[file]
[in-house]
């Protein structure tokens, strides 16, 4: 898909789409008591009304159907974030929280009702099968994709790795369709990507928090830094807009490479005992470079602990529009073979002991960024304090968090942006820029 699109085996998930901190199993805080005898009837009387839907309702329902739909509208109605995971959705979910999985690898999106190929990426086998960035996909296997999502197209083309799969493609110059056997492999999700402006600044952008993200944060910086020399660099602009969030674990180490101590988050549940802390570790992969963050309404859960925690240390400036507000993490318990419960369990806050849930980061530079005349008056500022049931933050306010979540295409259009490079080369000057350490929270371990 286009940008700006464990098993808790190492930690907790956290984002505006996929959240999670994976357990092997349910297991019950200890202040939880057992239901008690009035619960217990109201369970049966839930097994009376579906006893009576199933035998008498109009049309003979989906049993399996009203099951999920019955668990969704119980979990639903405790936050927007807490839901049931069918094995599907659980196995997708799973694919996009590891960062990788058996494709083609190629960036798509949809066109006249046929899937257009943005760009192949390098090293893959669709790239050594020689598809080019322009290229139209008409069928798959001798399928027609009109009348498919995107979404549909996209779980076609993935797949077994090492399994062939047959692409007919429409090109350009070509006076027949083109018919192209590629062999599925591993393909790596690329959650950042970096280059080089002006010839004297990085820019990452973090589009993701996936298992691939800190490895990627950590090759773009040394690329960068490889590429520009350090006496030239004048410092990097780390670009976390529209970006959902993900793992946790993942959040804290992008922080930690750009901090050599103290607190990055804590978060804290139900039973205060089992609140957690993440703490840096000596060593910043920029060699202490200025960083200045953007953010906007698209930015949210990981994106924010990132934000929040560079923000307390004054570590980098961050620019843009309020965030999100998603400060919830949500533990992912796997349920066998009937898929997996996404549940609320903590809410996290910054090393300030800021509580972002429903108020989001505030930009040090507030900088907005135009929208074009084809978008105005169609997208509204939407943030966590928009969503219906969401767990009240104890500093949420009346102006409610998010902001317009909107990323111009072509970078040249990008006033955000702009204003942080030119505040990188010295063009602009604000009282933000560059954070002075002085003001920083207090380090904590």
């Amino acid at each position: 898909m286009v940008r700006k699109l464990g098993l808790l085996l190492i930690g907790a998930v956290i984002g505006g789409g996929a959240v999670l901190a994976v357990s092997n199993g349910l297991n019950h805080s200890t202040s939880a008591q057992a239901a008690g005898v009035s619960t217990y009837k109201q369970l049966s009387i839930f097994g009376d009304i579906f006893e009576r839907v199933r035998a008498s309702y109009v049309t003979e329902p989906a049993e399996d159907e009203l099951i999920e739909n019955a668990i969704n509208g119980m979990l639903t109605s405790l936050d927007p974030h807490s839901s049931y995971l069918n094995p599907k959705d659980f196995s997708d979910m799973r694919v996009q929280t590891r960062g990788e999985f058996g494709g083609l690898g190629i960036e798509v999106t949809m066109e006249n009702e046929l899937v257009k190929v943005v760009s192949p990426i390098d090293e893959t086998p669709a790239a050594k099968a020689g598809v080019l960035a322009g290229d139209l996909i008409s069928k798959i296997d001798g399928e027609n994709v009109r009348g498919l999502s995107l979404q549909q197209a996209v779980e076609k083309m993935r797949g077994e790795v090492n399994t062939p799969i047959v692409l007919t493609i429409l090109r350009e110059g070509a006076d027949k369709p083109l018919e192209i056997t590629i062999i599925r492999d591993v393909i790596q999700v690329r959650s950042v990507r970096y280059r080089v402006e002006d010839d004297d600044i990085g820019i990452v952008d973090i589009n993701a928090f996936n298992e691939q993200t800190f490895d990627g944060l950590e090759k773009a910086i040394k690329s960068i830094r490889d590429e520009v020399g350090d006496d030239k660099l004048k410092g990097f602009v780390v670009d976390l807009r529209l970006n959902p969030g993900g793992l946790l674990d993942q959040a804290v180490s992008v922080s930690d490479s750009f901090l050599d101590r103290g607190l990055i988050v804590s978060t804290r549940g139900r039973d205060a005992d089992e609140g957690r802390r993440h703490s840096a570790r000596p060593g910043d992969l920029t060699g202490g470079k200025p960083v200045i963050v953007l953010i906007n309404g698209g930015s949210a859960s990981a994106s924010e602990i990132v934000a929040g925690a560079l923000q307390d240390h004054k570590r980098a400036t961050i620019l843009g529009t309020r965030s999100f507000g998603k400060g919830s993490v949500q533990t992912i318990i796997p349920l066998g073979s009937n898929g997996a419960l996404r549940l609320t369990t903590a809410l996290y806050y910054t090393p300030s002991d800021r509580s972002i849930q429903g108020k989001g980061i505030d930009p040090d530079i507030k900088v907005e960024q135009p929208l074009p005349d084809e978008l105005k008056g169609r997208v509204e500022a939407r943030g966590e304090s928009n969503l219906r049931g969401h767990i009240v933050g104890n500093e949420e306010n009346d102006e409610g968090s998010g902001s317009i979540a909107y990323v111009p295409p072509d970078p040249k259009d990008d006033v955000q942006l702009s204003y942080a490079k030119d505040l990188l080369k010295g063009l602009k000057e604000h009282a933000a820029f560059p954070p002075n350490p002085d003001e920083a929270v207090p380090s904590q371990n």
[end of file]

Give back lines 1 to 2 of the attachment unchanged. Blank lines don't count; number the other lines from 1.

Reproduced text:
[in-house]
């Protein structure tokens, strides 16, 4: 898909789409008591009304159907974030929280009702099968994709790795369709990507928090830094807009490479005992470079602990529009073979002991960024304090968090942006820029 699109085996998930901190199993805080005898009837009387839907309702329902739909509208109605995971959705979910999985690898999106190929990426086998960035996909296997999502197209083309799969493609110059056997492999999700402006600044952008993200944060910086020399660099602009969030674990180490101590988050549940802390570790992969963050309404859960925690240390400036507000993490318990419960369990806050849930980061530079005349008056500022049931933050306010979540295409259009490079080369000057350490929270371990 286009940008700006464990098993808790190492930690907790956290984002505006996929959240999670994976357990092997349910297991019950200890202040939880057992239901008690009035619960217990109201369970049966839930097994009376579906006893009576199933035998008498109009049309003979989906049993399996009203099951999920019955668990969704119980979990639903405790936050927007807490839901049931069918094995599907659980196995997708799973694919996009590891960062990788058996494709083609190629960036798509949809066109006249046929899937257009943005760009192949390098090293893959669709790239050594020689598809080019322009290229139209008409069928798959001798399928027609009109009348498919995107979404549909996209779980076609993935797949077994090492399994062939047959692409007919429409090109350009070509006076027949083109018919192209590629062999599925591993393909790596690329959650950042970096280059080089002006010839004297990085820019990452973090589009993701996936298992691939800190490895990627950590090759773009040394690329960068490889590429520009350090006496030239004048410092990097780390670009976390529209970006959902993900793992946790993942959040804290992008922080930690750009901090050599103290607190990055804590978060804290139900039973205060089992609140957690993440703490840096000596060593910043920029060699202490200025960083200045953007953010906007698209930015949210990981994106924010990132934000929040560079923000307390004054570590980098961050620019843009309020965030999100998603400060919830949500533990992912796997349920066998009937898929997996996404549940609320903590809410996290910054090393300030800021509580972002429903108020989001505030930009040090507030900088907005135009929208074009084809978008105005169609997208509204939407943030966590928009969503219906969401767990009240104890500093949420009346102006409610998010902001317009909107990323111009072509970078040249990008006033955000702009204003942080030119505040990188010295063009602009604000009282933000560059954070002075002085003001920083207090380090904590």